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Our duty to spread God’s word

In the gospel, we can notice that Christ was going from one place to another, busy preaching and proclaiming the good news of the Kingdom of God. (cfr. Lk 8,1-3) We need to realize that since we have to be like Christ, we should also deeply feel the duty to preach and proclaim this good news, especially these days when we are flooded with all sorts of bad news.

We really need to internalize this duty, making it a strong and driving conviction by doing everything to make it so, studying, meditating, writing, talking, using all the available means to spread the living and saving word of God.

We have to realize that preaching the Word of God is a task entrusted to Christ’s apostles and shared by all of us in different ways. The clergy, of course, takes a leading role in this affair. It’s a serious business that involves our whole being, and not just our talents and powers.

First we need to examine our understanding and attitude toward God’s word, especially the Gospel. On this basic understanding would depend what we do with the Gospel and how we should handle it.

Do we really know the true nature of the Gospel? Or do we take it as just one more book, perhaps with certain importance, but definitely not as the living word of God, in spite of its human dimensions?

The Gospel is actually the proclamation of Christ as the Emmanuel, that is, God with us. This is an on-going affair that did not stop with the death of Christ. Christ lives with us up to now, and continues to do things with us.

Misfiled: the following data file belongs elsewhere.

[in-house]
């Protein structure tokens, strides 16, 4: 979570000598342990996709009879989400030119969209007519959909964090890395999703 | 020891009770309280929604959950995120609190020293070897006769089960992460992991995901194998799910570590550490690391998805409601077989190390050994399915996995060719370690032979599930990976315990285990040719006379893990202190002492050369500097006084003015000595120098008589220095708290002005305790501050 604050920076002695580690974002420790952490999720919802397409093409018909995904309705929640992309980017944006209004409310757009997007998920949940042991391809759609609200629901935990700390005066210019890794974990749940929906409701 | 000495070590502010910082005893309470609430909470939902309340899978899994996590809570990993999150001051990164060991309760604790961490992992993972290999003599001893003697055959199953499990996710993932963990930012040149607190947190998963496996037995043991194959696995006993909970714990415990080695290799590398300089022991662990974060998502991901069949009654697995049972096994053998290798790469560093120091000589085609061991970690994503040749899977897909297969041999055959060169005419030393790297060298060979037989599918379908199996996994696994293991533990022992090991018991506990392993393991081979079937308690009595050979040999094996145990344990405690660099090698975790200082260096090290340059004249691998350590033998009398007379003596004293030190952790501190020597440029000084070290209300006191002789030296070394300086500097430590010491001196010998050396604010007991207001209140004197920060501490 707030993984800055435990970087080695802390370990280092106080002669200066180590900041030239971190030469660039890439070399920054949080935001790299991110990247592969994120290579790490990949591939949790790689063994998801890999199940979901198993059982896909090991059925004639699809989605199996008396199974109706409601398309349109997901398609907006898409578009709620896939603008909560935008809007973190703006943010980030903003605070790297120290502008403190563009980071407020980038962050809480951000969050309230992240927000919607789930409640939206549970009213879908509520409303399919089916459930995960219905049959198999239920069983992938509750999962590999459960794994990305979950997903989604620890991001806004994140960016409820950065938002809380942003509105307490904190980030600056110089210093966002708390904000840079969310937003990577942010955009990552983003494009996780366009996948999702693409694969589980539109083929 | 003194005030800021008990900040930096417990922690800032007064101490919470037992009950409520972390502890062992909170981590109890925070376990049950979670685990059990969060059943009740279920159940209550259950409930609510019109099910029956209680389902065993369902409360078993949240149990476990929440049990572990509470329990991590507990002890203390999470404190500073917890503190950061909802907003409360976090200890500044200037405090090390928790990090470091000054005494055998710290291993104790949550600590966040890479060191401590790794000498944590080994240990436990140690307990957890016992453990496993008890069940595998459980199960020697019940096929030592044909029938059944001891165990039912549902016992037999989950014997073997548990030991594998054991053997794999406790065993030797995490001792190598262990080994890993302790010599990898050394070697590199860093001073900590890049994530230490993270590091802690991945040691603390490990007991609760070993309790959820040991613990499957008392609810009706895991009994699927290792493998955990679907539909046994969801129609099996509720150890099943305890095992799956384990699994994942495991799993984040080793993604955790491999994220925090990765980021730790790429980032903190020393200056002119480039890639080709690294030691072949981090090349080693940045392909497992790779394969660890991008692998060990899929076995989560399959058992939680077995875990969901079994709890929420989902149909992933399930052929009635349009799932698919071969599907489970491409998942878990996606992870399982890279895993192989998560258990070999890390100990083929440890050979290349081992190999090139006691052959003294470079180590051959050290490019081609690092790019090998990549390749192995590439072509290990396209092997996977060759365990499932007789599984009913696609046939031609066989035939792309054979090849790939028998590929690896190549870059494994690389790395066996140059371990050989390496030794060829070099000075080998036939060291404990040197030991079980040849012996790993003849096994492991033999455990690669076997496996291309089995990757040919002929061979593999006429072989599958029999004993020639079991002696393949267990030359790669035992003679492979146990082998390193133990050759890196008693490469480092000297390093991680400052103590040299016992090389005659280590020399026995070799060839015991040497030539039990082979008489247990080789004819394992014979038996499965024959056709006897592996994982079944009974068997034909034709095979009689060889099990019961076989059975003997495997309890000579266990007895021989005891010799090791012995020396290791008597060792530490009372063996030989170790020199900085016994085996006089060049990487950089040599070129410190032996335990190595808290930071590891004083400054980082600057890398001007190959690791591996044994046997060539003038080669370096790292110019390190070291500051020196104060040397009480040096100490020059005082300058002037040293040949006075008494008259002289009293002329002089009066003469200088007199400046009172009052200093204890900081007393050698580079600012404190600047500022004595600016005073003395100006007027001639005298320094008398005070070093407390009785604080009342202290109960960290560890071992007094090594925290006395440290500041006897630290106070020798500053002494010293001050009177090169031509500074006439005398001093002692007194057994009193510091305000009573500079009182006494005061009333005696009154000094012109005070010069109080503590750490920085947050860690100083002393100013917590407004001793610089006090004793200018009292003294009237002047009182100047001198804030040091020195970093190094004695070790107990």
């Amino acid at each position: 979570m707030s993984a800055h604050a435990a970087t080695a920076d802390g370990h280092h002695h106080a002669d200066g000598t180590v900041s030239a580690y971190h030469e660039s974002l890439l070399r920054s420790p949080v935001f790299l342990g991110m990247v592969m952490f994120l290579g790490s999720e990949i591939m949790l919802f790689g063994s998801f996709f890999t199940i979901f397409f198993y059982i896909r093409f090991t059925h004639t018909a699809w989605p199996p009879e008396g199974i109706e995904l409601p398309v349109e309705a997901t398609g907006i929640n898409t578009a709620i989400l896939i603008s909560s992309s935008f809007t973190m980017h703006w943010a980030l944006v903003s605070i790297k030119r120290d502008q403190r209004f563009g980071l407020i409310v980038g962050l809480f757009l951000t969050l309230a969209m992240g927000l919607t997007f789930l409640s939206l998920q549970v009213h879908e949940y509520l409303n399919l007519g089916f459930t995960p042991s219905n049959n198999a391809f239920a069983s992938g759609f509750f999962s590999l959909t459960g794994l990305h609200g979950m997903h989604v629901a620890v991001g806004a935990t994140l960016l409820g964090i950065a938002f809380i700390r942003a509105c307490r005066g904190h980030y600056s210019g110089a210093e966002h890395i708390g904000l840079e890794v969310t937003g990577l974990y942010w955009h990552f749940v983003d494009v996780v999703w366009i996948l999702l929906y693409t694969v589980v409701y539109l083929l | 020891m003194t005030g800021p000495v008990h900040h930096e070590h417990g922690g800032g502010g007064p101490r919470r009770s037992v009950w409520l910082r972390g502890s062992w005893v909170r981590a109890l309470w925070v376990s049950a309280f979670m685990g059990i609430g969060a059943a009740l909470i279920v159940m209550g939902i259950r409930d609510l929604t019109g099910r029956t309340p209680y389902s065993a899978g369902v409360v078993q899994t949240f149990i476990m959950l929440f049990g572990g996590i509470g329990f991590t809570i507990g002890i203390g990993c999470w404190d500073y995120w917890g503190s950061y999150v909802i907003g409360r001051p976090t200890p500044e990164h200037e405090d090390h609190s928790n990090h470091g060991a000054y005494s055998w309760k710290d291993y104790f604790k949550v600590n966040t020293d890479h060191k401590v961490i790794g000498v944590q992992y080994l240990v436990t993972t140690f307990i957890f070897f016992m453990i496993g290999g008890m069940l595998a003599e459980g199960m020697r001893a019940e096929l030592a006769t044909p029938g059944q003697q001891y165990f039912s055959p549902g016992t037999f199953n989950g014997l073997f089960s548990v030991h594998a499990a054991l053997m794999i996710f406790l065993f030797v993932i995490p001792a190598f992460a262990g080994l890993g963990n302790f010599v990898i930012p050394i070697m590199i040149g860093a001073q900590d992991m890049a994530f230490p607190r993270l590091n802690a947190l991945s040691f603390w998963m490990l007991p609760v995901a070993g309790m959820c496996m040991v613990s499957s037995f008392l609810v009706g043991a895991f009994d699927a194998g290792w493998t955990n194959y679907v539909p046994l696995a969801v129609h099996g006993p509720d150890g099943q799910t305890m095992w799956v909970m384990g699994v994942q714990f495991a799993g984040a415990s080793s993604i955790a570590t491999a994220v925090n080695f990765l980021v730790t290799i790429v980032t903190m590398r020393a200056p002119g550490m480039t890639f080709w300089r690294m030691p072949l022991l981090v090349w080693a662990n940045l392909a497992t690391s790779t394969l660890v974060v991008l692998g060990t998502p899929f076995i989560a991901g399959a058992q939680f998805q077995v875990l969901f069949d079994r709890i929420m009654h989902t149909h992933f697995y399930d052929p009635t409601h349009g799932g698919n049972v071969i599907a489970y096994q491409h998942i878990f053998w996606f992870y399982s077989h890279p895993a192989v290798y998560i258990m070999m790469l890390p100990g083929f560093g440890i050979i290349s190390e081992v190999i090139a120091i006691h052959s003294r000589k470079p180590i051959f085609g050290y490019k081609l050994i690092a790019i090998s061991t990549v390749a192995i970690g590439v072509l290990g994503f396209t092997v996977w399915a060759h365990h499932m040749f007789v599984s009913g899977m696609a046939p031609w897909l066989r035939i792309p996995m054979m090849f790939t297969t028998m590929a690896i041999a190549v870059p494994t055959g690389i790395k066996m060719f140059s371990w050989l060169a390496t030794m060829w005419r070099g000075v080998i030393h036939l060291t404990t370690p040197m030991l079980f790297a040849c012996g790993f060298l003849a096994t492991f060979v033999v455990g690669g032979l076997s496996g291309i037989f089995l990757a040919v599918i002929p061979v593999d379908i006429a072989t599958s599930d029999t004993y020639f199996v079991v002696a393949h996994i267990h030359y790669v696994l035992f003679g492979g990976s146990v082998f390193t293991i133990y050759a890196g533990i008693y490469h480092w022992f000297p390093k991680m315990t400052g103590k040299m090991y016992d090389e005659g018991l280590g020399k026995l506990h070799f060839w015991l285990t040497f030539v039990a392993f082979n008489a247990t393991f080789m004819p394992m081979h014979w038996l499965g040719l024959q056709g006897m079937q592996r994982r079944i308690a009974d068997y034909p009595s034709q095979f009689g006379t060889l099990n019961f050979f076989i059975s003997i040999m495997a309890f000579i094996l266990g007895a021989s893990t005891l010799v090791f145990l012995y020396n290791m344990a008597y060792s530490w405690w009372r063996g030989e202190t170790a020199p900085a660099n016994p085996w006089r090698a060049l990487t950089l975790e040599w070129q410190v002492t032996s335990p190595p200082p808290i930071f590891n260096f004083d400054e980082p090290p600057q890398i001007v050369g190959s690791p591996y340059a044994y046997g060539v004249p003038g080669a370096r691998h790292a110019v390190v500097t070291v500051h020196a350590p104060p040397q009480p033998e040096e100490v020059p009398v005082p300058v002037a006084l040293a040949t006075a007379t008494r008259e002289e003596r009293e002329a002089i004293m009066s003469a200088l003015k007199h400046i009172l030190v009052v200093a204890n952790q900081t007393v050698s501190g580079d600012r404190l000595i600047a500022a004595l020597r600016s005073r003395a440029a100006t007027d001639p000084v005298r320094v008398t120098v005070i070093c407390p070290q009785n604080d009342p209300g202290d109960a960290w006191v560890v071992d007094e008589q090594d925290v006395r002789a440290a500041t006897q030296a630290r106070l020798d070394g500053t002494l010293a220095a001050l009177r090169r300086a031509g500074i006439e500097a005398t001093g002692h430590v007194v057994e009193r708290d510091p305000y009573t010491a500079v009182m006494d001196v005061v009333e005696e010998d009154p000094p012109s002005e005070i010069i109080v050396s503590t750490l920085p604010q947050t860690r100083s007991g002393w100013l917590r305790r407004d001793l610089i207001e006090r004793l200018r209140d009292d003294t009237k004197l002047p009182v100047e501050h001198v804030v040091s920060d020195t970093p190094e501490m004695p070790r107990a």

All these affirmations are captured in the last lines of the Gospel of St. Matthew where our Lord said:

“Go, therefore, and teach all nations, baptizing them…. And behold I am with you all days, even to the consummation of the world.” (28,19-20)

Our Catechism tells us that “We must continue to accomplish in ourselves the stages of Jesus’ life and his mysteries and often to beg him to perfect and realize them in us and in his whole Church” (521)

Obviously, to carry out this mission, we need to know our Lord and his teachings. We have to go to him and read the Gospel. Reading and meditating on it should be a regular practice for us, a habit meant to keep us in touch with him.

Thus, every time we read the Gospel, we have to understand by our faith that we are engaging with our Lord in an actual and living way. We are listening to him, and somehow seeing him. We can use our imagination to make ourselves as one more character in any scene depicted in any episode of the Gospel.

For this, we need to look for the appropriate time and place. We have to be wary of our tendency to be dominated by a lifestyle of activism and pragmatism that would blunt our need for recollection and immersion in the life of Christ.

The drama of Christ’s life here on earth has to continue in our own life. Thus, we need to continually conform our mind and heart to the Gospel, an affair that demands everything from us.

Preaching should reflect the condition of our heart as it grapples with the living word of God. It should not just be a matter of declaiming or orating, reduced to the art of public speaking and stage performing, a mere play of our talents.*

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